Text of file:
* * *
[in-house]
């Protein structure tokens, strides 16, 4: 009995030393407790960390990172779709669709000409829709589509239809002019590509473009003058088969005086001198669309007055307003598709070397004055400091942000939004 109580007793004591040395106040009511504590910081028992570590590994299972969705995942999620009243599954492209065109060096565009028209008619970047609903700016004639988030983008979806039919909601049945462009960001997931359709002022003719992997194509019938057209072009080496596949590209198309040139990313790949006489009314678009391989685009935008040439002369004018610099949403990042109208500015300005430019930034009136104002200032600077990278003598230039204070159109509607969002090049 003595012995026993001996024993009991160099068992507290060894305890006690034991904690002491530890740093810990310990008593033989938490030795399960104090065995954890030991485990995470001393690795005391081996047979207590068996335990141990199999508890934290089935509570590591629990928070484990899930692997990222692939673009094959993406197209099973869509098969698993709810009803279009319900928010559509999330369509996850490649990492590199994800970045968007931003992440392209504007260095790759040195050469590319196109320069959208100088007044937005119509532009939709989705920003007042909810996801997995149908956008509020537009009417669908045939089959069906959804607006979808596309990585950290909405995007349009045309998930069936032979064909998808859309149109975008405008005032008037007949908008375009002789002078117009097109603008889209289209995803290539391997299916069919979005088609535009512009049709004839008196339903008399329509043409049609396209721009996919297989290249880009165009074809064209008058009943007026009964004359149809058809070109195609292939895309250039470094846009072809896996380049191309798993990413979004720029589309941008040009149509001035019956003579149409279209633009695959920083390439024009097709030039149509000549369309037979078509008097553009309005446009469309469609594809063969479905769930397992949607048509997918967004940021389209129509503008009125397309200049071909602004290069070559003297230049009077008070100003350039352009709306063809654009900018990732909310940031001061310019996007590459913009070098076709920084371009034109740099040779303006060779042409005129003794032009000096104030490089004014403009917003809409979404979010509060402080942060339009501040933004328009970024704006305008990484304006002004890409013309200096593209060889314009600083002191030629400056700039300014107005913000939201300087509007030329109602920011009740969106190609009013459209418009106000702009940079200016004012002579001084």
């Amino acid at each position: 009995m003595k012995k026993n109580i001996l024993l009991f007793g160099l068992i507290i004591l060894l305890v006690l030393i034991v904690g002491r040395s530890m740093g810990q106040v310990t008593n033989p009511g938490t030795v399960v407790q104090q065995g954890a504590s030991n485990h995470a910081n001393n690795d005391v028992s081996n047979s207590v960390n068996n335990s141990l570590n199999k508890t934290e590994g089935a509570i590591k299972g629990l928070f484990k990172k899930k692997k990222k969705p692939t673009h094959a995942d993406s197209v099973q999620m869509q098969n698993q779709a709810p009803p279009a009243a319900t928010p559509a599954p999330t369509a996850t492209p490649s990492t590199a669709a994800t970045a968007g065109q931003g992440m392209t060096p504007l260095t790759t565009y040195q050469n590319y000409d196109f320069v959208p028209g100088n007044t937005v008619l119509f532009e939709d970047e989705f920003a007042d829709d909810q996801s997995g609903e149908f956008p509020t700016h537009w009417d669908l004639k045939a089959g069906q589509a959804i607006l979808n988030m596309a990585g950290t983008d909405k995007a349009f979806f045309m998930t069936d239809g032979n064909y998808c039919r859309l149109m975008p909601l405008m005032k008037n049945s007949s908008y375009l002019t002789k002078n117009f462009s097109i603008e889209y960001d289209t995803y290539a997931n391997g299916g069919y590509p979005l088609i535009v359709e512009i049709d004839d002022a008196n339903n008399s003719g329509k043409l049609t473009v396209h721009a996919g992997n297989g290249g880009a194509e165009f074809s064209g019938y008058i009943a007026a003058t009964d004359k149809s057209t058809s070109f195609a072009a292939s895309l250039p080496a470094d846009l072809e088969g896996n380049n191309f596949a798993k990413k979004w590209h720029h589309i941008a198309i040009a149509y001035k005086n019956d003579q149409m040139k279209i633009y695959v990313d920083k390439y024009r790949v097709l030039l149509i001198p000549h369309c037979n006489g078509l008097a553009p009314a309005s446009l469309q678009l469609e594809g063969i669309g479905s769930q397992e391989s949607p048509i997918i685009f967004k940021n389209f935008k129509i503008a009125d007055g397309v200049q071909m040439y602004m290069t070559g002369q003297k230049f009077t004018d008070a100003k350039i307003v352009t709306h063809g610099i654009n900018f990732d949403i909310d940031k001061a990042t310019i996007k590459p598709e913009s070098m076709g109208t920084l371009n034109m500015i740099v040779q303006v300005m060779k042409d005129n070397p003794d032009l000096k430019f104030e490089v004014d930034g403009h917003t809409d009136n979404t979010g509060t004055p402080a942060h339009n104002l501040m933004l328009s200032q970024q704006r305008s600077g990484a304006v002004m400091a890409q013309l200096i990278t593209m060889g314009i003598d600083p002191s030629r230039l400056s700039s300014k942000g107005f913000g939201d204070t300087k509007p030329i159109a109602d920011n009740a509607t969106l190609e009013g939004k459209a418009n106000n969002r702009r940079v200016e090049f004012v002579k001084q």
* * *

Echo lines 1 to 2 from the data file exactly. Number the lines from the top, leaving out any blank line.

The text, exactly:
[in-house]
């Protein structure tokens, strides 16, 4: 009995030393407790960390990172779709669709000409829709589509239809002019590509473009003058088969005086001198669309007055307003598709070397004055400091942000939004 109580007793004591040395106040009511504590910081028992570590590994299972969705995942999620009243599954492209065109060096565009028209008619970047609903700016004639988030983008979806039919909601049945462009960001997931359709002022003719992997194509019938057209072009080496596949590209198309040139990313790949006489009314678009391989685009935008040439002369004018610099949403990042109208500015300005430019930034009136104002200032600077990278003598230039204070159109509607969002090049 003595012995026993001996024993009991160099068992507290060894305890006690034991904690002491530890740093810990310990008593033989938490030795399960104090065995954890030991485990995470001393690795005391081996047979207590068996335990141990199999508890934290089935509570590591629990928070484990899930692997990222692939673009094959993406197209099973869509098969698993709810009803279009319900928010559509999330369509996850490649990492590199994800970045968007931003992440392209504007260095790759040195050469590319196109320069959208100088007044937005119509532009939709989705920003007042909810996801997995149908956008509020537009009417669908045939089959069906959804607006979808596309990585950290909405995007349009045309998930069936032979064909998808859309149109975008405008005032008037007949908008375009002789002078117009097109603008889209289209995803290539391997299916069919979005088609535009512009049709004839008196339903008399329509043409049609396209721009996919297989290249880009165009074809064209008058009943007026009964004359149809058809070109195609292939895309250039470094846009072809896996380049191309798993990413979004720029589309941008040009149509001035019956003579149409279209633009695959920083390439024009097709030039149509000549369309037979078509008097553009309005446009469309469609594809063969479905769930397992949607048509997918967004940021389209129509503008009125397309200049071909602004290069070559003297230049009077008070100003350039352009709306063809654009900018990732909310940031001061310019996007590459913009070098076709920084371009034109740099040779303006060779042409005129003794032009000096104030490089004014403009917003809409979404979010509060402080942060339009501040933004328009970024704006305008990484304006002004890409013309200096593209060889314009600083002191030629400056700039300014107005913000939201300087509007030329109602920011009740969106190609009013459209418009106000702009940079200016004012002579001084």